The rhizomes beneath the soil are able to provide the energy needed to develop further in spring. If the plant grows only around the sides of the pot, the rhizomes are tangled and are wrapped over the pot’s sides.

[2] Central Wilting and Die-Back of the Mint Plant

It is a sign that your mint is in root when the stems, shoots and leaves that are in the middle start to die and wilt to the back.

Divide your plant into three or four parts and place each one in the new pot.

Another alternative is to move all mint plants into an additional, larger container.

[3] Leggy Growth

The growth of mint leaves is typically due to a lack of nitrogen iron, phosphorus, and nitrogen as well as other nutrients.

Additionally, mint that is rootbound can cause lanky growth, making it difficult for the plant to obtain the nutrients it requires to flourish and grow.

If you don’t transplant or repot your mint, it’s likely to become leggy and long with only a few leaves that are established.

[4] Slow or Stunted Growth

If your mint isn’t growing or has decreased, it could be due to the fact that the roots and rhizomes have occupied all the space inside the container.

Same goes for mint leaves with tiny leaves that aren’t spreading like the usual.

If a plant’s root system isn’t able to absorb the nutrients it requires to grow, its growth is stunted, deformed, or slow.

Therefore that the dimension of the mint will depend on pot’s size.

[5] Roots emerging from Drainage Holes

You might already know the mint plant has root systems that are shallow.

If there are too many roots and rhizomes are present, they could develop deep and rise in the drain holes.

There may be roots sprouting from the surface of the pot, its edges, or even the sides.

[6] Leaf Yellowing

Mint that has yellowing leaves is typically an indication of nutritional deficiency or a lack of moisture, however often both are present.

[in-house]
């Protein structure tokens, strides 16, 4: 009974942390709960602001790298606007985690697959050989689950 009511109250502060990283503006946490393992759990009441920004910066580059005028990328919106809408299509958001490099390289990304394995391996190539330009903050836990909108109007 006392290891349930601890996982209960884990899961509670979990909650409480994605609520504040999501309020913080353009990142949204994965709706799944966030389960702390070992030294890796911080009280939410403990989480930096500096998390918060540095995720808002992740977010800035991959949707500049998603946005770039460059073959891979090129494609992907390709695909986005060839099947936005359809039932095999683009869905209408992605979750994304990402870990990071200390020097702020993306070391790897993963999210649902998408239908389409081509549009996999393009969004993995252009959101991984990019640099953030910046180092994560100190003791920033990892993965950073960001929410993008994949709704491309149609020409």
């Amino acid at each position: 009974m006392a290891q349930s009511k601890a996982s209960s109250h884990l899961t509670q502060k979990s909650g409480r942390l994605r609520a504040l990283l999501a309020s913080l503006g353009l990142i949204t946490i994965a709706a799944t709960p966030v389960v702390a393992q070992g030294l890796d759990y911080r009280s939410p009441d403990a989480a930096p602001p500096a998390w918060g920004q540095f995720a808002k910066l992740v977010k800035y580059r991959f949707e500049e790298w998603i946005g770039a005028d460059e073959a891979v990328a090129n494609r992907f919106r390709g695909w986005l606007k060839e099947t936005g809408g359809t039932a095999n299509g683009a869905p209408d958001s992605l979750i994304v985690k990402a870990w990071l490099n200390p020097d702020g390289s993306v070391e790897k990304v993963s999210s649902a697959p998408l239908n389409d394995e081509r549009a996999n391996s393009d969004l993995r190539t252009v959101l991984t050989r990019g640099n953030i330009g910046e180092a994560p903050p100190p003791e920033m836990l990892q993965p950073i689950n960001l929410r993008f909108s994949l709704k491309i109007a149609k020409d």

For instance, if the rootsbound plant is thin, nutrients and water flow through the pot and cause this symptom to manifest.

[7] Other Symptoms

Leaf shed, scorching, witting, browning, and curling are all too common signs of water problems in a mint that is rootbound.

Other reasons to consider transplanting or repotting your Mint

As I’ve mentioned before the most frequent and important reason to transplant or repot the mint plant is because the roots have become too closely to each other.

It is, after all, a plant with solid roots that can expand beyond the pot in which it grows every two to three years.

Root balls of an average mint plant is likely to increase in size each growing season.

So, regular Repotting, division, or transplanting can help create space for the roots and rhizomes which are always expanding.

But, a rootbound mint isn’t the only reason to need to consider upgrading to a bigger container to house your plants.

Three additional reasons to consider to relocate or repot the mint plant:

Make sure your Mint Plant is supplied with new soil and nutrients.